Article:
I do not think anyone outside of lolita who chances upon this advert is going to jump to any bizarre conclusions as to what the subculture is about. I think they will merely see a romantic video where the leads happen to be two young women wearing pretty dresses. But honestly, at this point, I don't really care what people outside of lolita think about lolita.

What did you think of Wunderwelt's advert? I'd love to know how you reacted to it! Thank you so much for reading and I'll see you next time 

Wednesday, 9 March 2016

The day that Spiffy got a bit squiffy.

On Saturday 5th March, I met up with Sammi, Luna and James for the first time in what felt like ages. It snowed a little as I was getting ready, and was set to rain later on so I knew I had to shoe-horn some black into my outfit lest my legs get sprayed with dirty rain water.

I didn't have a clue what to do with my hair, which I've not chemically relaxed in 8 months and is in an awkward in-between stage of super curly roots and straight ends. I kinda feel like giving up already as it's only grown 3 inches in that time and it's so bloody thick it takes an hour to blow-dry. Still, I know it'll be worth it eventually, and I really don't miss pasting dangerous chemicals on my scalp every 8 weeks. In the end, I blow-dried my roots as straight as I could get them (not very, as you can see), put my hair in two bunches, plaited them, and tucked them under to make little buns, then added a candy hair clip for good measure. Time to go!

We met at the train station as usual, and started off the day trying to kill time until our 2:30pm afternoon tea booking at a hotel. We got some (incorrectly spelt) macarons from M&S and settled ourselves down at the pub. We timed this well as it began raining outside while we chatted about superheros and anime, prompted by the cosplayers we could see wandering up and down outside. It was the same day as Oxford's first ever comic con, so things were pretty hectic in the city centre.

After our little snack, we made the trek to the hotel. The decor was really nice, but the atmosphere was decidedly stuffy. It was very quiet and the person serving us was incredibly awkward to be around, as though she didn't know how to act around us. It was a relief whenever she left our table. But even then, I could see her hovering around a nearby bar and staring at us, which was uncomfortable to say the least. We found ourselves accidentally talking in very hushed voices because even though there was only one other table of diners at the opposite end of the room to us, we were made to feel like we were interrupting something. Very odd. I also wasn't impressed by the fact they served us the (bagged) tea in these grubby metal teapots that burnt us so many times because they were of course scalding hot. At least the food was good, I guess! I'm not usually into anything related to mayonnaise but I genuinely enjoyed my finger sandwiches. And of course, I like the calm, ritualistic nature of afternoon tea sessions.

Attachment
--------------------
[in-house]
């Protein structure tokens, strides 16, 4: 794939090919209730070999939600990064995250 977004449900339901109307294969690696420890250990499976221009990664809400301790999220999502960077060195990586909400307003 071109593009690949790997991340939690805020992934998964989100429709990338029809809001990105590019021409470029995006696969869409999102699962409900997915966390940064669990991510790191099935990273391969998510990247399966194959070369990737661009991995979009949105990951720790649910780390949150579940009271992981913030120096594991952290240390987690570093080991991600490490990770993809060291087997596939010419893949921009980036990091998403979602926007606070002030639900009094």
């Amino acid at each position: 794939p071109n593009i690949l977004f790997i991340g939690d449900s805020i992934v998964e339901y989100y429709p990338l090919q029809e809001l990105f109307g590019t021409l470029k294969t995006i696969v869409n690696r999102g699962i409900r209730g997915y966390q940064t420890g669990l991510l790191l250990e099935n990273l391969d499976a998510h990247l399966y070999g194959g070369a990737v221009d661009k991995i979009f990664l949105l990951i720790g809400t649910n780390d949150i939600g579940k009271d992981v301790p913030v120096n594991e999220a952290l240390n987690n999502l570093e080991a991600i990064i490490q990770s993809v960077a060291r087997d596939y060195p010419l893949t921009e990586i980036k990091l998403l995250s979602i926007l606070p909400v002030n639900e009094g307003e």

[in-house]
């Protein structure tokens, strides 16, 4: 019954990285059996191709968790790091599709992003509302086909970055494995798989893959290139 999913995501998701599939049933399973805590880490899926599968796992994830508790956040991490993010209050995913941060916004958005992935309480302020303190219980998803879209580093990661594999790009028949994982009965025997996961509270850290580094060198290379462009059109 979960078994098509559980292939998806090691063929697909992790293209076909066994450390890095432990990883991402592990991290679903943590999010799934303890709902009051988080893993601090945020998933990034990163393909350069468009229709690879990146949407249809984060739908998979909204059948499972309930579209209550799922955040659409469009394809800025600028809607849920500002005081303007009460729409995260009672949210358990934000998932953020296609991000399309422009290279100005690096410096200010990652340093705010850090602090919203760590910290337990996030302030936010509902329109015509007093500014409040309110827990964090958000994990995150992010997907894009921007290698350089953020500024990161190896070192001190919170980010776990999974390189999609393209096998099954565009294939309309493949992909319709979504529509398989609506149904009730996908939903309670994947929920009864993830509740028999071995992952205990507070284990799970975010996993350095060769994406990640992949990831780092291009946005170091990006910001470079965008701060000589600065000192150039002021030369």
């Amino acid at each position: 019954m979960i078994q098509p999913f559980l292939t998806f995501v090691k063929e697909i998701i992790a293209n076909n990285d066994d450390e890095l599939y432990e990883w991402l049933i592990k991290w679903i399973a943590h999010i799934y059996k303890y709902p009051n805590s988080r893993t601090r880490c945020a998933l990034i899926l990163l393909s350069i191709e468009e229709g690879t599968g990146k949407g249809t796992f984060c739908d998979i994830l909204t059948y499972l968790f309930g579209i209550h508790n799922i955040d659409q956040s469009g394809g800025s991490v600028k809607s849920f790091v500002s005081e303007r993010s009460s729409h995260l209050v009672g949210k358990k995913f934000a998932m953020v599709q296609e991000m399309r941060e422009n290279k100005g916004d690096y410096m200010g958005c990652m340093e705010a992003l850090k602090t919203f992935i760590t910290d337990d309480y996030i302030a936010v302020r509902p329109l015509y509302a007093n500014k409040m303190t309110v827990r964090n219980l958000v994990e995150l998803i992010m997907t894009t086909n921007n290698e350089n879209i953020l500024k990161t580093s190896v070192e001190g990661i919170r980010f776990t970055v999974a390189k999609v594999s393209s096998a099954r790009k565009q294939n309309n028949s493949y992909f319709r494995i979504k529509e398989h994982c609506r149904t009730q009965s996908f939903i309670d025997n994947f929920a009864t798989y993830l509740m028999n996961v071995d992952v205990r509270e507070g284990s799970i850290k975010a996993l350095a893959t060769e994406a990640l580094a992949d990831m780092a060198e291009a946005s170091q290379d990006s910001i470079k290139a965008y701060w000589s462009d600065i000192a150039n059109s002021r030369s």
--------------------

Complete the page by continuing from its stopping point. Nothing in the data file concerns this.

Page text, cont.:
We'd been there all of an hour when the staff rather pointedly kept asking where various members of our group were (using the toilet, obviously!?) and asking about four times if we had finished paying for the bill. It was really rude. Afternoon tea is supposed to be something you take your time with, so to be harassed into leaving after an hour was kind of ridiculous to me. Unsurprisingly, we didn't leave a tip, and I can't picture us going there again.

On the way back into the city centre we had to pass the university parks, so I suggested we stop there quickly for some photos before it got dark.

I made sure to get some print detail shots, as I love street snap style photography!

I'd lugged my Instax Wide along with me and was happy to get a couple pictures with it. We had just finished a quick bit of regular digital photo-taking and sinking into the mud when the clouds rolled in and it began to chuck it down with rain. We scurried off back towards the train station, as there was meant to be a bar close to it that served a selection of 250 cocktails. Well, we got to said bar... and it turned out to be a tiny, grotty dive pub with just a few burly middle-aged men playing pool and watching the huge TV blaring out a football match, smack bang in the middle of the only seating area available for our group. We stayed for a grand total of about 30 seconds before getting up and leaving. We were so confused by the whole thing because the bar's website looked super flash and fancy, giving the impression it would have sophisticated, modern decor, as opposed to looking like a worn down scumhole in need of serious renovation.